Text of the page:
The article on Inside Higher Ed begins:
When the first community colleges sought permission to offer four-year degrees, they generally said that it would only be one or two programs â€” nothing dramatic. But in Florida, where the community college baccalaureate movement is strongest, community colleges now offer more than 100 four-year degrees, and the figure could be about to jump significantly.
Though a handful of Florida community colleges had won approval to offer select four-year degrees around 2001, the rest of the state took hold of the idea in 2008…
One sentence in the commentary at CC Spotlight was eye-catching in a not-great way.
Community collegesâ€™ four-year degree programs are attracting older students and minority students, making them less of a threat to four-year institutions.
“[T]hem” here is clearly intended to mean the degree programs. However, since the referent comes after older and minority students, it seems to be those that the four-year school won’t have to deal with.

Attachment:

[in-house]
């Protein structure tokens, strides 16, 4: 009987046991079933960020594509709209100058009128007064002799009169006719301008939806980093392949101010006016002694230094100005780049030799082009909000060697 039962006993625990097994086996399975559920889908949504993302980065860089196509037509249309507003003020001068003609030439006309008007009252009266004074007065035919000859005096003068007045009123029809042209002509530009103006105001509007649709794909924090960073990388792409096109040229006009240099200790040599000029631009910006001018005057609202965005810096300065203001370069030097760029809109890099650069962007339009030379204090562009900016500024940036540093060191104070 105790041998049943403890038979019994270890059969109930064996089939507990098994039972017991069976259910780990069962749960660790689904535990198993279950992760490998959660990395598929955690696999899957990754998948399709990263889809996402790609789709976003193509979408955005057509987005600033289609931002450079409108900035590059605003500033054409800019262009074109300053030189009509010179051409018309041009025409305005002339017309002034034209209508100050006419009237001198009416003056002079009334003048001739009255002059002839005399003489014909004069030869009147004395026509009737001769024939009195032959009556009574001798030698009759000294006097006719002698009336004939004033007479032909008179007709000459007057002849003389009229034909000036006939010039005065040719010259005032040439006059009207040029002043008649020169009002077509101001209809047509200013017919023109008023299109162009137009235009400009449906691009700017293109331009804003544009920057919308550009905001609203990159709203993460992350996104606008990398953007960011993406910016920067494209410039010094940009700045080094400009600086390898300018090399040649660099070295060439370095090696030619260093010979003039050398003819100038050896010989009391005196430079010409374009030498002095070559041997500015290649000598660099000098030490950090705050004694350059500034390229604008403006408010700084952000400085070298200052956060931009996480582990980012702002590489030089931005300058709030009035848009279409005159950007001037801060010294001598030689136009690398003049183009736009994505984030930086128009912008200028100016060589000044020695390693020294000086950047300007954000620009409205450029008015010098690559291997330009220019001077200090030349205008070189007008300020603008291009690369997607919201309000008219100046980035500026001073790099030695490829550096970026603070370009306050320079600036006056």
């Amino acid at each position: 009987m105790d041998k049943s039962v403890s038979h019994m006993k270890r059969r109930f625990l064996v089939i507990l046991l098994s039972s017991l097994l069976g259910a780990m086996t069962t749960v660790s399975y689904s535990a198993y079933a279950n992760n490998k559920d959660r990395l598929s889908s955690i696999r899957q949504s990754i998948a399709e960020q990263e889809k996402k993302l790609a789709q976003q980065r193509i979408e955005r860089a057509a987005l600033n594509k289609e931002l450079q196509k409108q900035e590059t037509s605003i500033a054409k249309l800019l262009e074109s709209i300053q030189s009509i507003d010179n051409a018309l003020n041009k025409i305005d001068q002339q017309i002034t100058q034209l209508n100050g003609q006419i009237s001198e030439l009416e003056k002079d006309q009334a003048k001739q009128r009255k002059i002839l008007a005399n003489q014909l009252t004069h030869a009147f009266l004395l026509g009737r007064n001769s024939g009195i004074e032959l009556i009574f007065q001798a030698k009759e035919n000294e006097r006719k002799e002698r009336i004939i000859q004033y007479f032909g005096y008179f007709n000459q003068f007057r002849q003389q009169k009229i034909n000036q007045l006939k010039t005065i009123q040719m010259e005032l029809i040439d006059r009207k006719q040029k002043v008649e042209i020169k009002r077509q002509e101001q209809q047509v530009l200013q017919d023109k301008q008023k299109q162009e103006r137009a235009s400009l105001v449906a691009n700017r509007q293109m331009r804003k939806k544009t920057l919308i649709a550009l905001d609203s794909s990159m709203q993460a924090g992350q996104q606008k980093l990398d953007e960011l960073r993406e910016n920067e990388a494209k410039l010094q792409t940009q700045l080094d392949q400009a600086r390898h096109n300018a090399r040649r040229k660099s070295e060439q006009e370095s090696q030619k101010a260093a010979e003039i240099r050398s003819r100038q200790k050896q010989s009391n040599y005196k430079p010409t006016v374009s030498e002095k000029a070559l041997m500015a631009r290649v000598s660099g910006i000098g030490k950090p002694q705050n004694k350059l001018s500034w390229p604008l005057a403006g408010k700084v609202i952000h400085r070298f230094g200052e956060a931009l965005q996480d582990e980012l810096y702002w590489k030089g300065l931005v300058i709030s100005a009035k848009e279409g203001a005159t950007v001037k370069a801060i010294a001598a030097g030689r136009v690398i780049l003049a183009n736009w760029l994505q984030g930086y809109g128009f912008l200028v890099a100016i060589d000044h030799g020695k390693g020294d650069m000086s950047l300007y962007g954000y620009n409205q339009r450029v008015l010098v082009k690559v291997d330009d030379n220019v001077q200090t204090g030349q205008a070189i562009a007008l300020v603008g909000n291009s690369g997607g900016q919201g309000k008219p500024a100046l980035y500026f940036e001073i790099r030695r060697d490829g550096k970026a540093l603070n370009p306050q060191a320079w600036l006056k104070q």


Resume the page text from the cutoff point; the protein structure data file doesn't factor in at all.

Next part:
And, honestly, do you want only 18 year olds who are white or Asian (who are minorities but do not count as minorities for schools because they go to college in such high numbers–which is probably another argument for culture rather than race) to be in a freshman class?
By putting forth the idea that minorities and older students go to CCs we are saying non-minorities and younger students go to 4-yr colleges. Is this what we want? An academic divide?
Teachers at CCs already get less respect in academia than teachers at 4-yr schools. Students taking classes at CCs are already seen as less prepared.
Do we really want to add that stigma to most of our minorities and older students?
It’s something that is worth thinking about. And doing something about.